We began down that path by reminding ourselves what God’s love for us is like, focusing on Ephesians 3. That led to a whole series of biblical conversations about love focusing on different portions of Scripture: John 1-3, John 13, Philippians, I Corinthians and James, as we wrestled together with what it means to live a life of love.
Our sense of God’s leading led us to reframe our calling around that theme
From: Know Jesus, grow with his people, go to the world
To: Love Jesus, love his people, pour out his love on this world
It also led us to restructure our discipleship process around that calling, and to create Thrive! as a way of planting a vision for life in Christ at Covenant that centers on our call to love.
I believe we are beginning to see the fruit of God’s work in our midst, not only in our worship life and in our dealings with each other, but also as more and more we are developing a reputation in this community as people who live a life of love.
What’s next? I don’t know. It’s not clear to me. I shared with someone recently that I feel like we’re standing in the water at the beach, facing in to shore, and this wave has hit us from behind, and knocked us off our feet.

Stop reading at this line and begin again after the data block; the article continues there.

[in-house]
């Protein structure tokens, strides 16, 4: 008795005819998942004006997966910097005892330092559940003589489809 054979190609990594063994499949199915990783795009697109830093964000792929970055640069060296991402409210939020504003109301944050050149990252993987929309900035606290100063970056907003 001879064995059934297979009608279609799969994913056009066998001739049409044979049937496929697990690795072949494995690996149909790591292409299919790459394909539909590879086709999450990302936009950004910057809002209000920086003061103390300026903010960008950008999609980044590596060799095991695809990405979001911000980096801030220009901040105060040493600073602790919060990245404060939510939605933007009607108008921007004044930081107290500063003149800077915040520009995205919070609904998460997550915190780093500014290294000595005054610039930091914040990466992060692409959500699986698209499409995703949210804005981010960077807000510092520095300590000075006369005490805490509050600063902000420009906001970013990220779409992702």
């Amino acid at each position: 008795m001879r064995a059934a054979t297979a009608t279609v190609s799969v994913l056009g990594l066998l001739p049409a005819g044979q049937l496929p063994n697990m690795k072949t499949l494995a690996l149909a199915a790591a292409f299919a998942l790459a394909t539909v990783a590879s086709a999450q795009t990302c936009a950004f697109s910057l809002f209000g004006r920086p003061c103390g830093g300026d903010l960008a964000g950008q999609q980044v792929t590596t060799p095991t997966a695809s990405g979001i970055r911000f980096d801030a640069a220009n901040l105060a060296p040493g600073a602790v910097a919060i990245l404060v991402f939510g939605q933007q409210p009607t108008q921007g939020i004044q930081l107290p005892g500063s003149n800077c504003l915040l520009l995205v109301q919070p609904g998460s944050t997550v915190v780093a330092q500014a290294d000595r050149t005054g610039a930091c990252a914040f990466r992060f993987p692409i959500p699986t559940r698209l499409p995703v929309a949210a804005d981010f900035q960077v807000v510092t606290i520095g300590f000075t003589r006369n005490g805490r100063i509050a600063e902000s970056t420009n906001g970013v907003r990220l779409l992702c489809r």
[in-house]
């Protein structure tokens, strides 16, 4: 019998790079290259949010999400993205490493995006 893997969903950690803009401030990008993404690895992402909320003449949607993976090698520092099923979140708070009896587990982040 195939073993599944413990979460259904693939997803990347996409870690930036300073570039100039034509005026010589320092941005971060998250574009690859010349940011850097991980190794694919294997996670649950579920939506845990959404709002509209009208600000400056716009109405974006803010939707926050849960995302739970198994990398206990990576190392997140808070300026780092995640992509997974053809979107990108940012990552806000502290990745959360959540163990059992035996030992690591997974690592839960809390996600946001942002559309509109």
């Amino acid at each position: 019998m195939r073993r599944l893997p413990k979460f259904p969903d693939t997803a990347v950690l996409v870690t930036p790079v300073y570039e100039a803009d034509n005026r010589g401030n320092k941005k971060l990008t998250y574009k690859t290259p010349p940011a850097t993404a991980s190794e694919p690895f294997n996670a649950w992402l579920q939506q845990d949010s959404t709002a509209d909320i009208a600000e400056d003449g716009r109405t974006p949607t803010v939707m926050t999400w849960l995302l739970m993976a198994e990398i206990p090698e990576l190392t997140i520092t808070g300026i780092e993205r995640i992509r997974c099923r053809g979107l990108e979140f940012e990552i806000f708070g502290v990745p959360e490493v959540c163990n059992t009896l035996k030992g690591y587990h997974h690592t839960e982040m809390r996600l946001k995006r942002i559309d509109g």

This is not our project. It’s not something we are doing for God, but something we believe He is doing in and among us. This is a path God has us on, taking us by the hand, leading us into this. We have already made great progress, and there’s still more ahead of us.
This fall we’ll be spending time in I Thessalonians, exploring its major themes, so many of which are so relevant to us as learn how to live a life of love in a world that offers a very different outlook and version of truth. We’ll look at themes of: identity, authority, purity, community, ministry, and love.
In I Thessalonians 4:9-10 Paul writes something that I think could have been written to Covenant as well.
Now about your love for one another we do not need to write to you, for you yourselves have been taught by God to love each other. And in fact, you do love all of God’s family throughout Macedonia. Yet we urge you, brothers and sisters, to do so more and more,
Session had a rich and prayerful discussion about where God may be leading us next, and what this might entail. We wondered if it might include diving more into things like: